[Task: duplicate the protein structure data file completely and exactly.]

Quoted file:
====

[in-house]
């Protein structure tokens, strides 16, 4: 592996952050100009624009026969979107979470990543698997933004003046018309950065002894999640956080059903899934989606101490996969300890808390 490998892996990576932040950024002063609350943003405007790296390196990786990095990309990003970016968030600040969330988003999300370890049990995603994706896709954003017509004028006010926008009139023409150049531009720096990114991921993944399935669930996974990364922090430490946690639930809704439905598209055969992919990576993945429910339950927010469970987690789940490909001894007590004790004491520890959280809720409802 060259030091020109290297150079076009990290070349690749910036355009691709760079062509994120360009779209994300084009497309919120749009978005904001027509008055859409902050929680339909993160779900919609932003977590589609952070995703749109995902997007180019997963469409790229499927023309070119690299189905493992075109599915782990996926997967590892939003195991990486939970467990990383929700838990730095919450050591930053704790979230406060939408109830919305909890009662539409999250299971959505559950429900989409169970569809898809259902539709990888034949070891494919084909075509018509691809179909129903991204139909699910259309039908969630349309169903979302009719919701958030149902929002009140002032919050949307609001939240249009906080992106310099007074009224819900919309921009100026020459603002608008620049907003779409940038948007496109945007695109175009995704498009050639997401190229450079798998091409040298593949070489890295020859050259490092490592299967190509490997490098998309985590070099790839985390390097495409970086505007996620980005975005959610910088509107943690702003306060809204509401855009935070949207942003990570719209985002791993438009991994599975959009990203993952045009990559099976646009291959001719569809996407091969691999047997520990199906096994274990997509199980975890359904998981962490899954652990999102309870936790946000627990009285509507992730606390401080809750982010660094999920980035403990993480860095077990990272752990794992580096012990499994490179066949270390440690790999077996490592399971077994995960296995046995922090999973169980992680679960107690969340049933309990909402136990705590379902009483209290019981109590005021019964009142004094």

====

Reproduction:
[in-house]
């Protein structure tokens, strides 16, 4: 592996952050100009624009026969979107979470990543698997933004003046018309950065002894999640956080059903899934989606101490996969300890808390 490998892996990576932040950024002063609350943003405007790296390196990786990095990309990003970016968030600040969330988003999300370890049990995603994706896709954003017509004028006010926008009139023409150049531009720096990114991921993944399935669930996974990364922090430490946690639930809704439905598209055969992919990576993945429910339950927010469970987690789940490909001894007590004790004491520890959280809720409802 060259030091020109290297150079076009990290070349690749910036355009691709760079062509994120360009779209994300084009497309919120749009978005904001027509008055859409902050929680339909993160779900919609932003977590589609952070995703749109995902997007180019997963469409790229499927023309070119690299189905493992075109599915782990996926997967590892939003195991990486939970467990990383929700838990730095919450050591930053704790979230406060939408109830919305909890009662539409999250299971959505559950429900989409169970569809898809259902539709990888034949070891494919084909075509018509691809179909129903991204139909699910259309039908969630349309169903979302009719919701958030149902929002009140002032919050949307609001939240249009906080992106310099007074009224819900919309921009100026020459603002608008620049907003779409940038948007496109945007695109175009995704498009050639997401190229450079798998091409040298593949070489890295020859050259490092490592299967190509490997490098998309985590070099790839985390390097495409970086505007996620980005975005959610910088509107943690702003306060809204509401855009935070949207942003990570719209985002791993438009991994599975959009990203993952045009990559099976646009291959001719569809996407091969691999047997520990199906096994274990997509199980975890359904998981962490899954652990999102309870936790946000627990009285509507992730606390401080809750982010660094999920980035403990993480860095077990990272752990794992580096012990499994490179066949270390440690790999077996490592399971077994995960296995046995922090999973169980992680679960107690969340049933309990909402136990705590379902009483209290019981109590005021019964009142004094």